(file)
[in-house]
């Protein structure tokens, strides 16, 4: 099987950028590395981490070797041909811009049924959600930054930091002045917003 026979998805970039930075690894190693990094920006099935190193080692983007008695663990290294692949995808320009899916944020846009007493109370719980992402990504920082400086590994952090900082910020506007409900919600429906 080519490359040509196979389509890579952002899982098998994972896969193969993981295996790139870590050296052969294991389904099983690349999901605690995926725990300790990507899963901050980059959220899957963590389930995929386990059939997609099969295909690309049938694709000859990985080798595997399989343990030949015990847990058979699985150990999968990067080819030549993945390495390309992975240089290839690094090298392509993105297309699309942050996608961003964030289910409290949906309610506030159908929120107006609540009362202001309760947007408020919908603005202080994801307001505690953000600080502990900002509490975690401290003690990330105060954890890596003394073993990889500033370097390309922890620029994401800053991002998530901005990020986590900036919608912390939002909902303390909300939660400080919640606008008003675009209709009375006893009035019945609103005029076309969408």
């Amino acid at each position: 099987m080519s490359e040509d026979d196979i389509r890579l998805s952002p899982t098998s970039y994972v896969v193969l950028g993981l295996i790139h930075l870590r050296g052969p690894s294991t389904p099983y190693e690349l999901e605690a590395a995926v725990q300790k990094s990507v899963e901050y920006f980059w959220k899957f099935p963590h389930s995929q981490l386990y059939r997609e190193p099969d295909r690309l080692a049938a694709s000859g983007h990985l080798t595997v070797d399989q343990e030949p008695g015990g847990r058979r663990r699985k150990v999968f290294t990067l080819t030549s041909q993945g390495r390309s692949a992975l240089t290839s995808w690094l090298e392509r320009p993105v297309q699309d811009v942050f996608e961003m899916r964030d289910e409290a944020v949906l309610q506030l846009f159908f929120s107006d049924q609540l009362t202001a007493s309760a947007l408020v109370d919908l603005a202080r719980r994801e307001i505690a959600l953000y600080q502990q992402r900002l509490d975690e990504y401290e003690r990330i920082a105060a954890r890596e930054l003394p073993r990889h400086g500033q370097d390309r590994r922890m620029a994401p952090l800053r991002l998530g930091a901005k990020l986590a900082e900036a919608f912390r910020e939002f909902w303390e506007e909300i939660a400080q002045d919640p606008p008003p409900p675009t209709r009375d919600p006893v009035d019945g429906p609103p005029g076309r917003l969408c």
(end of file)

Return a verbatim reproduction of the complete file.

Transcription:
[in-house]
């Protein structure tokens, strides 16, 4: 099987950028590395981490070797041909811009049924959600930054930091002045917003 026979998805970039930075690894190693990094920006099935190193080692983007008695663990290294692949995808320009899916944020846009007493109370719980992402990504920082400086590994952090900082910020506007409900919600429906 080519490359040509196979389509890579952002899982098998994972896969193969993981295996790139870590050296052969294991389904099983690349999901605690995926725990300790990507899963901050980059959220899957963590389930995929386990059939997609099969295909690309049938694709000859990985080798595997399989343990030949015990847990058979699985150990999968990067080819030549993945390495390309992975240089290839690094090298392509993105297309699309942050996608961003964030289910409290949906309610506030159908929120107006609540009362202001309760947007408020919908603005202080994801307001505690953000600080502990900002509490975690401290003690990330105060954890890596003394073993990889500033370097390309922890620029994401800053991002998530901005990020986590900036919608912390939002909902303390909300939660400080919640606008008003675009209709009375006893009035019945609103005029076309969408």
């Amino acid at each position: 099987m080519s490359e040509d026979d196979i389509r890579l998805s952002p899982t098998s970039y994972v896969v193969l950028g993981l295996i790139h930075l870590r050296g052969p690894s294991t389904p099983y190693e690349l999901e605690a590395a995926v725990q300790k990094s990507v899963e901050y920006f980059w959220k899957f099935p963590h389930s995929q981490l386990y059939r997609e190193p099969d295909r690309l080692a049938a694709s000859g983007h990985l080798t595997v070797d399989q343990e030949p008695g015990g847990r058979r663990r699985k150990v999968f290294t990067l080819t030549s041909q993945g390495r390309s692949a992975l240089t290839s995808w690094l090298e392509r320009p993105v297309q699309d811009v942050f996608e961003m899916r964030d289910e409290a944020v949906l309610q506030l846009f159908f929120s107006d049924q609540l009362t202001a007493s309760a947007l408020v109370d919908l603005a202080r719980r994801e307001i505690a959600l953000y600080q502990q992402r900002l509490d975690e990504y401290e003690r990330i920082a105060a954890r890596e930054l003394p073993r990889h400086g500033q370097d390309r590994r922890m620029a994401p952090l800053r991002l998530g930091a901005k990020l986590a900082e900036a919608f912390r910020e939002f909902w303390e506007e909300i939660a400080q002045d919640p606008p008003p409900p675009t209709r009375d919600p006893v009035d019945g429906p609103p005029g076309r917003l969408c």